Sonnanstine made a great leap forward this year, shaving nearly a run and a half off his rookie year ERA from 2007 with the help of the Rays' vastly improved defense and a reduced home run rate. He's also the only starter that the Rays will throw in this series who wasn't significantly better at Tropicana Field than on the road. That is best and most applicably exemplified by his two starts against the Red Sox --both of which came in September -- one at home, one at Fenway Park. In the two starts combined, the 25-year-old right-hander allowed just two runs, both unearned, while striking out 12 in 13 innings. The better of those two starts (7 IP, 7 K, 0 BB) was the one in Fenway.
Opposing Sonnanstine will be 42-year-old knuckleballer Wakefield, who hasn't pitched since Sept. 28, when he tossed five shutout innings at home against a Yankees lineup populated by minor league call-ups. The right-handed Wakefield is a postseason veteran who would have been the MVP of the 2003 ALCS had he not given up the series-ending home run to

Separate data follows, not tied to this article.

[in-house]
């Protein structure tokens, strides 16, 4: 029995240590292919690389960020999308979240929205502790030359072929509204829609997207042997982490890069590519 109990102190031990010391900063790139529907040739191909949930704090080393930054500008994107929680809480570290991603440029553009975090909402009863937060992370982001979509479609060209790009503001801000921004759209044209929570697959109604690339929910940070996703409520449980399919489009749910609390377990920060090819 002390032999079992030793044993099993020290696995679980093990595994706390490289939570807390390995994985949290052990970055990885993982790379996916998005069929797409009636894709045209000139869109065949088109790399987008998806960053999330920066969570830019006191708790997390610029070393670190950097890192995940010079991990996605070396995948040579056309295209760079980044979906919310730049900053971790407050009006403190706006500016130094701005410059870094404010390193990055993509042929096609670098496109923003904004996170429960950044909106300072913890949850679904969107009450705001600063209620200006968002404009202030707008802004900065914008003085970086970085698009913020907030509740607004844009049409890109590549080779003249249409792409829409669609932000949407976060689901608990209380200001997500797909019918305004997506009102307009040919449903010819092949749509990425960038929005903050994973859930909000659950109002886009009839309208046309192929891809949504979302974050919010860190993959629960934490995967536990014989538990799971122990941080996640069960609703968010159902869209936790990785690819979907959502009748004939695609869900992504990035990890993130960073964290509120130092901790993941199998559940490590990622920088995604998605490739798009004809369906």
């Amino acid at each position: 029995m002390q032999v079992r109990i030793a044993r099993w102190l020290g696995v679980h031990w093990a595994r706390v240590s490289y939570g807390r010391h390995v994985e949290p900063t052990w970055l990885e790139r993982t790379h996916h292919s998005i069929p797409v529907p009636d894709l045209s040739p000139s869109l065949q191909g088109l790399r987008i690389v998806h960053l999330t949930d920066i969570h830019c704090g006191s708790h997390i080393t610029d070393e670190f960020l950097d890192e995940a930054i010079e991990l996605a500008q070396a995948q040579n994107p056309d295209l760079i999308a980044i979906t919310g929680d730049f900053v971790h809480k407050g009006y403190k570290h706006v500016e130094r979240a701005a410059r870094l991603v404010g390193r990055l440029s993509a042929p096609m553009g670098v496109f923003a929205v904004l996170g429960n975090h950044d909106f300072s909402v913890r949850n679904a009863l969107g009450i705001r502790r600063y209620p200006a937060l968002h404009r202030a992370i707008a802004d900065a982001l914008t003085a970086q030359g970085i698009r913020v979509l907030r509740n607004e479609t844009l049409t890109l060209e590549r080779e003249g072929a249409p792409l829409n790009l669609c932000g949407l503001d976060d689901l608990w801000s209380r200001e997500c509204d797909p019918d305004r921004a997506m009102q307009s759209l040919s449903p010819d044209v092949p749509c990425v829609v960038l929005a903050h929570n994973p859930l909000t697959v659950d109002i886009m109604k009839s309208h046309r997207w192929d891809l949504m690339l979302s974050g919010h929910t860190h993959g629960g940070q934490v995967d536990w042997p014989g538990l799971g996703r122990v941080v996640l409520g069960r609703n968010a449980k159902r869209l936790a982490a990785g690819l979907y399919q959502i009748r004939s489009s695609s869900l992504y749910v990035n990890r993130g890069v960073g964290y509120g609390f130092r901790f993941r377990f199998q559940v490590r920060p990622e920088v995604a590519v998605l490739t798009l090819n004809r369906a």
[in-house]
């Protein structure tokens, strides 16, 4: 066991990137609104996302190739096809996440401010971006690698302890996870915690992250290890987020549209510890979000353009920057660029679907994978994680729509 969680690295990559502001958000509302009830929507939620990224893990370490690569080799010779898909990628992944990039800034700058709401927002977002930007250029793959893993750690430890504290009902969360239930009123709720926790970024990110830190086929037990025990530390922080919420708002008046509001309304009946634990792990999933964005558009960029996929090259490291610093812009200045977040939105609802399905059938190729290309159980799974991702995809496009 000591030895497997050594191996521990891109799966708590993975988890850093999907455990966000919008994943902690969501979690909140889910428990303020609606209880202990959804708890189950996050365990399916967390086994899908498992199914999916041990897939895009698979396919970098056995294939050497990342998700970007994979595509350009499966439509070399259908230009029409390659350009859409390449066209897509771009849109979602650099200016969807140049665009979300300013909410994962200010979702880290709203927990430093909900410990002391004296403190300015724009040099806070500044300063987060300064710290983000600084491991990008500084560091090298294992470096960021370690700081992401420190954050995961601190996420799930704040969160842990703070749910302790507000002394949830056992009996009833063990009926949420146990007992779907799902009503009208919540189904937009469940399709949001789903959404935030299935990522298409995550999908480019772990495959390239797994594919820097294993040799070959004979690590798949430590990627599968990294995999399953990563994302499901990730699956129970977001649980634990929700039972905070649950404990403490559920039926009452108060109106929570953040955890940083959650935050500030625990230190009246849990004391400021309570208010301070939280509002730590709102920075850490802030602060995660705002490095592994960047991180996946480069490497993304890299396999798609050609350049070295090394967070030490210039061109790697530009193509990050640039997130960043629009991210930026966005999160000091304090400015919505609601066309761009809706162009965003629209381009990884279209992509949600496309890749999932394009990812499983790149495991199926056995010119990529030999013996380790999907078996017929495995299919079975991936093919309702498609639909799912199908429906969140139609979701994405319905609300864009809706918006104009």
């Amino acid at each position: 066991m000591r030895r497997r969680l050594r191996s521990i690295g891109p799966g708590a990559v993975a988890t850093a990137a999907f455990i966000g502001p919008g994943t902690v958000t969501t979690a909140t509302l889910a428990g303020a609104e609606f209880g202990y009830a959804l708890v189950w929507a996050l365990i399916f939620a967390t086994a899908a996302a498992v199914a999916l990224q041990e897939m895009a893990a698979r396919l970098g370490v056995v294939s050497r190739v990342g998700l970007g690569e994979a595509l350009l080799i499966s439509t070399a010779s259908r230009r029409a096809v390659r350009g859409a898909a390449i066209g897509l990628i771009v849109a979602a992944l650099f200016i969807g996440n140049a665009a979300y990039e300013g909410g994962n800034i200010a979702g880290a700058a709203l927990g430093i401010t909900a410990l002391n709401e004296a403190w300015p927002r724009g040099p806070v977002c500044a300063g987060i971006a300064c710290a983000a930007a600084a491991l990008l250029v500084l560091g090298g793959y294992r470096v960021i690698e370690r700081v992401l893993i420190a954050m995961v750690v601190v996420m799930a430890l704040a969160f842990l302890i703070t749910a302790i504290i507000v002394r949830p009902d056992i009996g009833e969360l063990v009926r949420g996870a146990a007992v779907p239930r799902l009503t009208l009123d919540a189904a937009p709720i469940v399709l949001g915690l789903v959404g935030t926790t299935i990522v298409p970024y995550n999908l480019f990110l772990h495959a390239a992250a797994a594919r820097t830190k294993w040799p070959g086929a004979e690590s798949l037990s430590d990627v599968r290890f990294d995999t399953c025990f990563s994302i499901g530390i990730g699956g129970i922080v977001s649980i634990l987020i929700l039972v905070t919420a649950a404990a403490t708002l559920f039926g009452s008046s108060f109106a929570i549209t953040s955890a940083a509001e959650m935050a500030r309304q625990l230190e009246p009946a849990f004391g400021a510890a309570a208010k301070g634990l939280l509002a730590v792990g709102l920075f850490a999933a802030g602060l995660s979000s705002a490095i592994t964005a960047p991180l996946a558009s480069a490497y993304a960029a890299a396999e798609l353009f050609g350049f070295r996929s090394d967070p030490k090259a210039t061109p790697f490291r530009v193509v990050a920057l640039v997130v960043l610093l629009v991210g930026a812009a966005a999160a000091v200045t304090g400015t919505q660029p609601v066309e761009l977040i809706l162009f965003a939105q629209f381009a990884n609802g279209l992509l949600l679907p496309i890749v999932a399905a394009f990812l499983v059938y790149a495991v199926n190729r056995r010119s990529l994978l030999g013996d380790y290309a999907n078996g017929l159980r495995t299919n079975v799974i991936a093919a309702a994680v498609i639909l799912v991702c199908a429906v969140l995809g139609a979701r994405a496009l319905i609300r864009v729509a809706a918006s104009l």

Things don't get much better for Wakefield when you look at his 5.87 ERA in three starts against the Rays this year, all of which took place in Florida. That number was inflated by his last start against Tampa Bay on Sept. 17, when the Rays roughed up Wakefield for six runs in 2 1/3 innings, connecting for three home runs (
Of course with the way the Rays have been stinging the ball in the last two games it may not matter who's pitching or where. After being shut out in Game 1 Tampa Bay scored 18 runs and launched seven home runs in Games 2 and 3 combined, hitting .307/.356/.617 as a team. Despite all that offense the Rays have still scored off only four Boston pitchers in this series: